Students of Hurd’s Computer Integrated Manufacturing class, Megan Stanford, left, Victoria Wright and Elisabeth Pittman, work on a conveyor belt transfer system that they built, programmed and tested.
Cazenovia Not only have students of Cazenovia Central School District’s Technology Department been busy building hydrogen fuel cells, rockets and robots – they have also been building a sterling national reputation.
Cazenovia High School was recently named as one of Project Lead the Way’s 16 nationally-recognized “Model Schools,” for the department’s efforts toward educating students in science, technology, engineering and mathematics.
“A lot of the schools that receive this recognition are technology/math and science, or engineering academies. They are exclusive. They choose who enters their programs. We do not,” said Cazenovia Technology Department Leader Chris Hurd. “We are inclusive, and have special-needs students as well as AP students in our classes. Because of the dedication of our staff, K through 12, the technology department gets the ‘cream of the crop.’ All of our students come to us with a more-than-basic foundation, which is what they need to be successful in engineering; math, science, and communications skills.”
Of the seniors who graduated in June with the class of 2011, 46 percent chose to study STEM related fields in college, and 26 percent of all graduates entered technical and engineering related fields.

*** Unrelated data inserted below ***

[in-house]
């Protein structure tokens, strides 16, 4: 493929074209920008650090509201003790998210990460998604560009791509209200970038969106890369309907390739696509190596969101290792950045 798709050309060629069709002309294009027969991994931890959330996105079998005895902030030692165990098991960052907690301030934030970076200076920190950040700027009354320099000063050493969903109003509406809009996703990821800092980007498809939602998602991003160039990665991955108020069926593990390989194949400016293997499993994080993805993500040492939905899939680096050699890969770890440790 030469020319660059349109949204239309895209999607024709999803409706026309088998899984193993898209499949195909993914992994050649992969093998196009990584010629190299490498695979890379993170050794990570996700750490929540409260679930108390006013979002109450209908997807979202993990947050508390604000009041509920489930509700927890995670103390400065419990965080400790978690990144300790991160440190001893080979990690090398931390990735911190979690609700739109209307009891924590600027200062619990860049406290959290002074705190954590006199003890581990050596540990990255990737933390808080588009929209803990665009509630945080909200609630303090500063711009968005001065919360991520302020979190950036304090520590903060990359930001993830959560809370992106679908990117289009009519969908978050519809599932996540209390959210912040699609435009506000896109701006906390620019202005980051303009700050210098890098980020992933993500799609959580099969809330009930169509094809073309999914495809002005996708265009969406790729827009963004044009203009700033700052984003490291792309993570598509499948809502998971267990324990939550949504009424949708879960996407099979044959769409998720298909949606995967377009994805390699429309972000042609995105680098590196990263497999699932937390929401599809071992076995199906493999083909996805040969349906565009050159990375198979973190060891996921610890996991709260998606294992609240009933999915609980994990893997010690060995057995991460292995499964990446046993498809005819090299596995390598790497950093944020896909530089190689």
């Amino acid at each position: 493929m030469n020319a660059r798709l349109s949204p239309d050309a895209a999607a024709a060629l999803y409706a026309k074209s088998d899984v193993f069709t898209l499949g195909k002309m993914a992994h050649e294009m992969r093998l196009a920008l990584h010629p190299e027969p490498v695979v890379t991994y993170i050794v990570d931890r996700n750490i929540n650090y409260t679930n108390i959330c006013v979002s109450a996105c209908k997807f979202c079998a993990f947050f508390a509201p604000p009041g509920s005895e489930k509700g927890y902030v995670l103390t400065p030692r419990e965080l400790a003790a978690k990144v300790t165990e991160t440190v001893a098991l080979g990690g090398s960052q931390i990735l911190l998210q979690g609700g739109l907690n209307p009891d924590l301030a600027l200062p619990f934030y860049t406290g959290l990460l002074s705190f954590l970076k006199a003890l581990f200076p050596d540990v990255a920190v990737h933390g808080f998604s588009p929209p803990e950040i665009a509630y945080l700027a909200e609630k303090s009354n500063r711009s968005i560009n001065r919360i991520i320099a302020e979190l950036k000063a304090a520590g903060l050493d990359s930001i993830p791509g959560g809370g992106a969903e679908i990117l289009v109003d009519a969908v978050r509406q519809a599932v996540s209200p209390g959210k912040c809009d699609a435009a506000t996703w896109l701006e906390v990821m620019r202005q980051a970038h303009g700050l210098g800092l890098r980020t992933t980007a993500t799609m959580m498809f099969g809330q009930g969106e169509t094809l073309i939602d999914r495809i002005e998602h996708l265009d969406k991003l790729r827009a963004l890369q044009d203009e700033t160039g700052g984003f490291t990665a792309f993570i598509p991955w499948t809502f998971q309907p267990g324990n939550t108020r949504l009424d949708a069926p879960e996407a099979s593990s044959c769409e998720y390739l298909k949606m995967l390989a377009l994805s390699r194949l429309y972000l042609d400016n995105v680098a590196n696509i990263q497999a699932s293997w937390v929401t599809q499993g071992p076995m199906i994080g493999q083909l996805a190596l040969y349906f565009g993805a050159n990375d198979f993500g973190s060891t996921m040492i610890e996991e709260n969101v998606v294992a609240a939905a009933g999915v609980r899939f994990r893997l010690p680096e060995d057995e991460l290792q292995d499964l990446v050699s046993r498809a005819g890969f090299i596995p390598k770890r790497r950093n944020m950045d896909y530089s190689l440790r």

Following the completion of New York State Regents Exams last year, the Cazenovia Math and Science Departments had a more than 95 percent passing rate.
In addition, Hurd said that a very high percentage of PLTW students in grades 9 through 12 are currently eligible for RIT college credit.
The high school has been affiliated with PLTW, a nonprofit organization which is the leading provider of innovative STEM education curricular programs used in schools, since 1999. The technology department began the application process six-months ago, as one of more than 4,200 eligible schools.
Selected institutions range in size from large to small, middle to high school. They have high percentages of their overall student population engaged in PLTW courses, and serve as examples of how schools can implement rigorous STEM education programs to meet the unique needs of their own community.